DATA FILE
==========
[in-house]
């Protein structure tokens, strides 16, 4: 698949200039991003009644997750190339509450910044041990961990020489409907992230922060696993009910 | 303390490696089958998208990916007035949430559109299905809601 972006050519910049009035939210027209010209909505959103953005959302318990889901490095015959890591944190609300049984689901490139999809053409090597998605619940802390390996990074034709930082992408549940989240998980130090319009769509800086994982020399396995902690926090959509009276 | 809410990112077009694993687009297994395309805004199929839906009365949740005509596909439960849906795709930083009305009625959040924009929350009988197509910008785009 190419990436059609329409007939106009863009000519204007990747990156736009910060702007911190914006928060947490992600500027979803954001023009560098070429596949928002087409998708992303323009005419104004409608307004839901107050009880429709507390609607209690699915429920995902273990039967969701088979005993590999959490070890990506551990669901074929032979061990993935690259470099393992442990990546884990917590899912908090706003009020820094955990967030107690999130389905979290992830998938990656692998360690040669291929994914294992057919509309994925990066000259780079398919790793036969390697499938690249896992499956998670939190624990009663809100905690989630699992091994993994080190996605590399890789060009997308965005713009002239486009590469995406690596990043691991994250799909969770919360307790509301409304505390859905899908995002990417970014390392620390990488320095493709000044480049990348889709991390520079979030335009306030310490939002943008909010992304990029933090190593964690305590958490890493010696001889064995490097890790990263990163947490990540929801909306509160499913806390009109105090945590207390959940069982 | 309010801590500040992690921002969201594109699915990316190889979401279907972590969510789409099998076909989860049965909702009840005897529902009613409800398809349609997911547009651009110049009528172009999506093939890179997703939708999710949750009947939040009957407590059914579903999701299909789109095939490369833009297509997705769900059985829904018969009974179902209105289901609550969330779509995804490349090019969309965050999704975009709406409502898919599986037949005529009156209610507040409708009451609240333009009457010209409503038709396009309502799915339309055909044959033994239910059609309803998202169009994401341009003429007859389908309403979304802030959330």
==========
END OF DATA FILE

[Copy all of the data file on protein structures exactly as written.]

[in-house]
């Protein structure tokens, strides 16, 4: 698949200039991003009644997750190339509450910044041990961990020489409907992230922060696993009910 | 303390490696089958998208990916007035949430559109299905809601 972006050519910049009035939210027209010209909505959103953005959302318990889901490095015959890591944190609300049984689901490139999809053409090597998605619940802390390996990074034709930082992408549940989240998980130090319009769509800086994982020399396995902690926090959509009276 | 809410990112077009694993687009297994395309805004199929839906009365949740005509596909439960849906795709930083009305009625959040924009929350009988197509910008785009 190419990436059609329409007939106009863009000519204007990747990156736009910060702007911190914006928060947490992600500027979803954001023009560098070429596949928002087409998708992303323009005419104004409608307004839901107050009880429709507390609607209690699915429920995902273990039967969701088979005993590999959490070890990506551990669901074929032979061990993935690259470099393992442990990546884990917590899912908090706003009020820094955990967030107690999130389905979290992830998938990656692998360690040669291929994914294992057919509309994925990066000259780079398919790793036969390697499938690249896992499956998670939190624990009663809100905690989630699992091994993994080190996605590399890789060009997308965005713009002239486009590469995406690596990043691991994250799909969770919360307790509301409304505390859905899908995002990417970014390392620390990488320095493709000044480049990348889709991390520079979030335009306030310490939002943008909010992304990029933090190593964690305590958490890493010696001889064995490097890790990263990163947490990540929801909306509160499913806390009109105090945590207390959940069982 | 309010801590500040992690921002969201594109699915990316190889979401279907972590969510789409099998076909989860049965909702009840005897529902009613409800398809349609997911547009651009110049009528172009999506093939890179997703939708999710949750009947939040009957407590059914579903999701299909789109095939490369833009297509997705769900059985829904018969009974179902209105289901609550969330779509995804490349090019969309965050999704975009709406409502898919599986037949005529009156209610507040409708009451609240333009009457010209409503038709396009309502799915339309055909044959033994239910059609309803998202169009994401341009003429007859389908309403979304802030959330």